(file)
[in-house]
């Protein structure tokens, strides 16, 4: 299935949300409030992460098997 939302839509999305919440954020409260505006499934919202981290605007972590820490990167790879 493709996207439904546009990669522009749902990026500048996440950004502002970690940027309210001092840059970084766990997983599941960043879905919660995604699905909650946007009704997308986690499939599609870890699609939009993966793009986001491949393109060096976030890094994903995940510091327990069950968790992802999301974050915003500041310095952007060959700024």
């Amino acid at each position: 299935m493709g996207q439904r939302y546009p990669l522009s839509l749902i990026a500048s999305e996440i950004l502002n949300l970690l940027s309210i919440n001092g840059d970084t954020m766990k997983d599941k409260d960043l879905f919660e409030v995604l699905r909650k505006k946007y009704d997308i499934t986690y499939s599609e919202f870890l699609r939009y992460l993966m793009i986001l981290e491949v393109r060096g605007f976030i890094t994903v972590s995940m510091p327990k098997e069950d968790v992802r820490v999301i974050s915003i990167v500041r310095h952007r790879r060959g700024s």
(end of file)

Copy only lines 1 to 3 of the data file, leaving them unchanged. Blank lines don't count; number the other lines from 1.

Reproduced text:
[in-house]
């Protein structure tokens, strides 16, 4: 299935949300409030992460098997 939302839509999305919440954020409260505006499934919202981290605007972590820490990167790879 493709996207439904546009990669522009749902990026500048996440950004502002970690940027309210001092840059970084766990997983599941960043879905919660995604699905909650946007009704997308986690499939599609870890699609939009993966793009986001491949393109060096976030890094994903995940510091327990069950968790992802999301974050915003500041310095952007060959700024």
């Amino acid at each position: 299935m493709g996207q439904r939302y546009p990669l522009s839509l749902i990026a500048s999305e996440i950004l502002n949300l970690l940027s309210i919440n001092g840059d970084t954020m766990k997983d599941k409260d960043l879905f919660e409030v995604l699905r909650k505006k946007y009704d997308i499934t986690y499939s599609e919202f870890l699609r939009y992460l993966m793009i986001l981290e491949v393109r060096g605007f976030i890094t994903v972590s995940m510091p327990k098997e069950d968790v992802r820490v999301i974050s915003i990167v500041r310095h952007r790879r060959g700024s």